Testing U.S. Equity Anomalies Worldwide

Do widely acknowledged U.S. equity market anomalies exist in other stock markets? If so, why? In his November 2011 paper entitled “Equity Anomalies Around the World”, Steve Fan investigates whether a number of equity market anomalies found among U.S. stocks (asset growth, book-to-market ratio, investment-to-assets ratio, six-month momentum with skip-month, net stock issuance, size and total accruals) also occur in other equity markets and the degree to which such anomalies relate to stock-unique (idiosyncratic) risk. He measures raw anomaly strength based on gross returns from hedge (“zero-cost”) portfolios that are long and short equally weighted extreme quintiles of stocks ranked annually for each accounting variable and every six months for momentum (with overlapping momentum portfolios). To estimate alphas, he adjusts raw returns for the three Fama-French risk factors (market, book-to-market, size) or three alternative investment-based risk factors (market, investment, return on assets). Using monthly common stock return data and associated firm characteristics/accounting data for 43 country stock markets during 1989 through 2009, he finds that: Keep Reading

Bond Market-Aggregate Earnings Interactions

Do aggregate corporate earnings predict bond market returns? In his January 2012 paper entitled “Aggregate Earnings and Corporate Bond Markets”, Xanthi Gkougkousi investigates the relationship between aggregate earnings and corporate bond market returns. Using quarterly aggregate earnings for a broad sample of U.S. stocks with fiscal years ending in March, June, September and December and total quarterly returns for ten U.S. corporate bond indexes during January 1973 through December 2010 (360,614 firm-quarter observations), he finds that: Keep Reading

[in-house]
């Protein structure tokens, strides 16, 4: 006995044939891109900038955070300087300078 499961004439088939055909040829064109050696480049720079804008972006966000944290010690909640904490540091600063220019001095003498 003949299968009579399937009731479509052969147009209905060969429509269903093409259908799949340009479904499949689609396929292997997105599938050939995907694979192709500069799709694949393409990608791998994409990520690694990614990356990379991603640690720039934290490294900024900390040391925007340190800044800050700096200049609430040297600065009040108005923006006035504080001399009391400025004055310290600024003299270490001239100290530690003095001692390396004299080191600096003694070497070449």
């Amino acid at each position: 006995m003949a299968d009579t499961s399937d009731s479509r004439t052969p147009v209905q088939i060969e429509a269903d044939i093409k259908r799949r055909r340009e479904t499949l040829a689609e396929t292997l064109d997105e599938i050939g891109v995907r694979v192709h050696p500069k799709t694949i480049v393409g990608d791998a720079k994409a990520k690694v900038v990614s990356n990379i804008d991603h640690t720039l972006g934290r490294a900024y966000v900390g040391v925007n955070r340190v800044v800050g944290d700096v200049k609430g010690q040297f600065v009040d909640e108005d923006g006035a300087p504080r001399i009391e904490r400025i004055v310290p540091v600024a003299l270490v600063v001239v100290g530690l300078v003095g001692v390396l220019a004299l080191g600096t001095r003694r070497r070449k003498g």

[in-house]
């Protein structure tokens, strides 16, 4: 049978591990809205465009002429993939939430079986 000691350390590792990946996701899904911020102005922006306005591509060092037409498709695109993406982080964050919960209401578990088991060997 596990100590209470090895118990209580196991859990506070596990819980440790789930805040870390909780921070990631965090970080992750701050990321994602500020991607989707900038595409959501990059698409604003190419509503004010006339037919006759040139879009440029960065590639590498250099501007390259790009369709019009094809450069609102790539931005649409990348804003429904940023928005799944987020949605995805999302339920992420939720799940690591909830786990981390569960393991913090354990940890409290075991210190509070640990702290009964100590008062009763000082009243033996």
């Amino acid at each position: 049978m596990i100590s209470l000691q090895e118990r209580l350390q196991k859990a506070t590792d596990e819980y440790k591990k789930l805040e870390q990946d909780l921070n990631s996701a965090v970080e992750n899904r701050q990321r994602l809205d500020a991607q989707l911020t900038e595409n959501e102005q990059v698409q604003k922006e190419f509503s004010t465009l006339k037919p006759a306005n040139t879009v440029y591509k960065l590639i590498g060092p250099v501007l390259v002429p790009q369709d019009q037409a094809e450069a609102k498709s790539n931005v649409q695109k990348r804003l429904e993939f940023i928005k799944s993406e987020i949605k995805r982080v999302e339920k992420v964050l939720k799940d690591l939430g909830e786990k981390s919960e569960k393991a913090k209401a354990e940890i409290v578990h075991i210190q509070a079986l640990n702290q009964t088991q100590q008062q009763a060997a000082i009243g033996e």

Trading Options on Volatility of Fundamentals

Are realized (actual historical) and implied volatilities the whole story for equity option valuation? In their December 2011 paper entitled “Fundamental Analysis and Option Returns”, Theodore Goodman, Monica Neamtiu and Frank Zhang investigate the extent to which the equity options market fails to recognize volatility of firm operations (accounting data) and whether any such failure is exploitable. They focus tests on long, one-month-to-expiration, at-the-money straddles (long both a call and a put), which profit from large moves in underlying stock prices. They estimate future volatility in firm fundamentals via regression based on a combination of short-term sales/earnings growth and long-term sales/earnings growth volatility (standard deviation over the last six years). They isolate a “pure” expected fundamental volatility via regression versus implied volatility and the implied-realized volatility gap. Using data as available to estimate the relationship between fundamental volatility and returns on options for individual U.S. stocks during January 1996 through September 2010 (52,251 firm-quarters involving 3,481 distinct firms), they find that: Keep Reading